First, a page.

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Friday, June 3, 2011

The Future of Comics is Futury Futuristic


It's been a pretty eventful week for comics, with publisher DC Comics announcing their reboot/relaunch/reset/rewind/restart/reload of the DC Universe and making these titles available digitally the same day they arrive in comic shops.  This, of course, has sent readers and retailers into an understandable tizzy, as everyone struggles to figure out what's changed and whether they can live with it or not.

So being the dutiful Doctor Who obsessed fan that I am, I left a timey-wimey note for my future self to let me know how things are going to turn out and if the future of my beloved hobby is indeed assured.  Thanks to a handy-dandy crack in the fabric of time and space, I just received a response from my 2021 self and here's what he (or is that I?) had to say...

Hello, Charles!  Greetings and salutations from Future Me in the year 2021!

Having remembered you sending me your note, I was more than glad to know that you hadn't somehow forgotten to write it and somehow affected the course of my history/your future/whatever.  So I take it that you're quite concerned about the future of comics.  Perfectly understandable, considering everything that happens in 2011, but I'll try to give you some idea of what you have to look forward to in the years ahead...

First of all, DC and Marvel still print some comics on paper, if you can believe it.  Oh, it's nothing like it was in your day, but they're still around here and there.  They've become something of a niche market for certain collectors, kind of like those people who preferred vinyl records over CDs in your time.  They like to think they're offbeat and hip, while most of us realize they just want to be different for the sake of being different.

Of course, this means that some comic shops are still around as well.  In an economic form of natural selection, the really good ones survive to become quaint shops for those "too cool for the room" paper comics collectors.  The rest, especially those dingy hole-in-the-wall stores staffed by fat thirty-year-olds with no grasp of underarm deodorant technology, gradually blink out of existence.  Losing them was a bit sad, in a way, almost like seeing old drive-in movie theaters slowly fade into history.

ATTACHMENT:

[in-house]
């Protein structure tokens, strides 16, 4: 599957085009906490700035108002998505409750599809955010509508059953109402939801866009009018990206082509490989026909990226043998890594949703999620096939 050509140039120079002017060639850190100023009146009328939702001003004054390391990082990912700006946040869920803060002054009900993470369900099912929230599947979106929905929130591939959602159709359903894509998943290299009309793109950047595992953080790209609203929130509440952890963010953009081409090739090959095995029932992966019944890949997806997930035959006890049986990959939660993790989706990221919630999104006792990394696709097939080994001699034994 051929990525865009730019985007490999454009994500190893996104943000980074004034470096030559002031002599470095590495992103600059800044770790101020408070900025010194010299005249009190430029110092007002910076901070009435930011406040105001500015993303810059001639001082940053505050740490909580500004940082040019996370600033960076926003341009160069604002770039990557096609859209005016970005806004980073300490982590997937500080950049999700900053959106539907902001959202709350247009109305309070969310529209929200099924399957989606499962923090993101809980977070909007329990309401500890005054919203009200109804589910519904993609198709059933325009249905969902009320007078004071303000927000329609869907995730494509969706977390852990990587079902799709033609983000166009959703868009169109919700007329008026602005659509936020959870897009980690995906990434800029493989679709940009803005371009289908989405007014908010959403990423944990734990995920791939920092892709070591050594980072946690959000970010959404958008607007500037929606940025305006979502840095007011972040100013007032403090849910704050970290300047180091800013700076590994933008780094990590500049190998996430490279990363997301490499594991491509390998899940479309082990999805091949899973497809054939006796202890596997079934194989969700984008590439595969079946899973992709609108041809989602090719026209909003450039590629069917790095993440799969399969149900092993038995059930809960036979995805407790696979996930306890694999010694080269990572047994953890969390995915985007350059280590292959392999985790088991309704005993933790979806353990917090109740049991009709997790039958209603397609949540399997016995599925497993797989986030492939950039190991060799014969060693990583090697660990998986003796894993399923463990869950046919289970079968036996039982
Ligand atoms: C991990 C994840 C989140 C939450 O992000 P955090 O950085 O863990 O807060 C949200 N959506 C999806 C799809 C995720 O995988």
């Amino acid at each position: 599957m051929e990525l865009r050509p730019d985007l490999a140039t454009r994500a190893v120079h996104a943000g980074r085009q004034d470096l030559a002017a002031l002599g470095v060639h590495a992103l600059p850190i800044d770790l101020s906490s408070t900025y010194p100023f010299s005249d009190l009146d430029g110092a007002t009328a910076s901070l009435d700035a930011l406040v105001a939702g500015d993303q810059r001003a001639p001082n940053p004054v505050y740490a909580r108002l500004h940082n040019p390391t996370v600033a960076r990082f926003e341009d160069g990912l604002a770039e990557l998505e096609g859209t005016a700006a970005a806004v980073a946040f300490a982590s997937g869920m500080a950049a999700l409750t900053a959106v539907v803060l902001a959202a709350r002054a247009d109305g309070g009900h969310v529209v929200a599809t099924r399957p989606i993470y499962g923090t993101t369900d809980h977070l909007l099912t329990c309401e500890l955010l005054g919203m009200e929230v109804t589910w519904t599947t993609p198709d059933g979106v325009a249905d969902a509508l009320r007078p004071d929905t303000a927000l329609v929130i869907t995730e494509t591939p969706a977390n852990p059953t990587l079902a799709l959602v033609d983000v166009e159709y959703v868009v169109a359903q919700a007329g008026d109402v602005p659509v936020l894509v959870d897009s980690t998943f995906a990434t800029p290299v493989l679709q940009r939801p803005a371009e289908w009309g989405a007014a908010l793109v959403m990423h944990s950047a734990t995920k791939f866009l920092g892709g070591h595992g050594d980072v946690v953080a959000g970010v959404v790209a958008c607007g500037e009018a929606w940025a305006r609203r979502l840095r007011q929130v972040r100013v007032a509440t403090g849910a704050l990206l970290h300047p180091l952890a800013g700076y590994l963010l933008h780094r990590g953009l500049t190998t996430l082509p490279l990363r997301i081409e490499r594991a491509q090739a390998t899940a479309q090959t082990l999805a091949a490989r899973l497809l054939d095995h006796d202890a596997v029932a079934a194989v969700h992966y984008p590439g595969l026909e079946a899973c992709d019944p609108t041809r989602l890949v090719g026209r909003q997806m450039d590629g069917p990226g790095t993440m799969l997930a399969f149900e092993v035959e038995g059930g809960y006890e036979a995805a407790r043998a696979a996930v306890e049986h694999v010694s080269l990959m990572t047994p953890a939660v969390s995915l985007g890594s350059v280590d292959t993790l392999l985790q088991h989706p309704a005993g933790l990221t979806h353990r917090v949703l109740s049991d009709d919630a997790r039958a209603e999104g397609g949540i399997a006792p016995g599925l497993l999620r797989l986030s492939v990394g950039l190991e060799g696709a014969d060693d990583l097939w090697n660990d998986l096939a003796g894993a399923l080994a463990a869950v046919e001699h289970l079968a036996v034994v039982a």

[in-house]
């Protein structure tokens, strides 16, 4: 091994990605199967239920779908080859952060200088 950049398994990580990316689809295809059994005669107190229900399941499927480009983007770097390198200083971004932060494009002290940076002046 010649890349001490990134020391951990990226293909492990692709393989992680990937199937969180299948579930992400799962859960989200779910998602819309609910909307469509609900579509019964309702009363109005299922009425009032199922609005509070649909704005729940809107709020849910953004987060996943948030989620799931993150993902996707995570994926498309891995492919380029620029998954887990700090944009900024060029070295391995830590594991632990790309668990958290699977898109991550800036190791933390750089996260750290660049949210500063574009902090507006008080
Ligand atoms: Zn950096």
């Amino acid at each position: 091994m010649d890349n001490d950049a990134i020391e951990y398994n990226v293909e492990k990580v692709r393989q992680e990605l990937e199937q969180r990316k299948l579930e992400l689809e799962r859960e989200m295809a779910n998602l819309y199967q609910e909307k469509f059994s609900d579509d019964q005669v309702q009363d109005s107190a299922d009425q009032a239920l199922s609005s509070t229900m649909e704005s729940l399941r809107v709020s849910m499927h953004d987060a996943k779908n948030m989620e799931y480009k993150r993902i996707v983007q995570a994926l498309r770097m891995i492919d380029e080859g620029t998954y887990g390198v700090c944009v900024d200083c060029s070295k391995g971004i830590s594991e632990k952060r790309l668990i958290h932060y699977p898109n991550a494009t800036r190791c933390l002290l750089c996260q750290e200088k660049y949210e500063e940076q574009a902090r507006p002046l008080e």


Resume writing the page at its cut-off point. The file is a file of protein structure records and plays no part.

Comic book conventions also take a considerable hit.  With digital comics becoming the norm, there's little need to go to convention centers or hotel ballrooms to buy something you can just download.  As a result, conventions have shifted their focus to creator appearances and Cosplay, along with DC and Marvel giving presentations about upcoming movie and TV projects.  You sometimes find the occasional dealer that actually sells paper comics, though, and yes, Adam West, Burt Ward and Lou Ferrigno are still signing autographs.  Seriously.

Oh, and watch out for ComiXology.  As demand for digital comics increases, their servers have a hard time keeping up and...well...what ultimately happens isn't pretty.  This triggers a huge debate about digital comics storage, but the good news is that it eventually results in comics you can store in your own collection instead of accessing them from a company's website.  Some prefer cloud storage, some prefer portable storage devices, but at least there's a sense of collecting comics once again and that's definitely a good thing.

See?  Not the end of the world, after all.  This whole digital comics thing is still pretty new to you, so there'll be some bumps along the way as adjustments are made and technology advances.  You're going to love your iPad 4 and especially the--Ah, but that would be telling.  Just enjoy the ride, okay?

Oh, and because I know you're already wondering about this, yes, Doctor Who is still on and still the greatest show in the galaxy.  The Fourteenth Doctor is brilliant!

Be seeing you...eventually,

Charles

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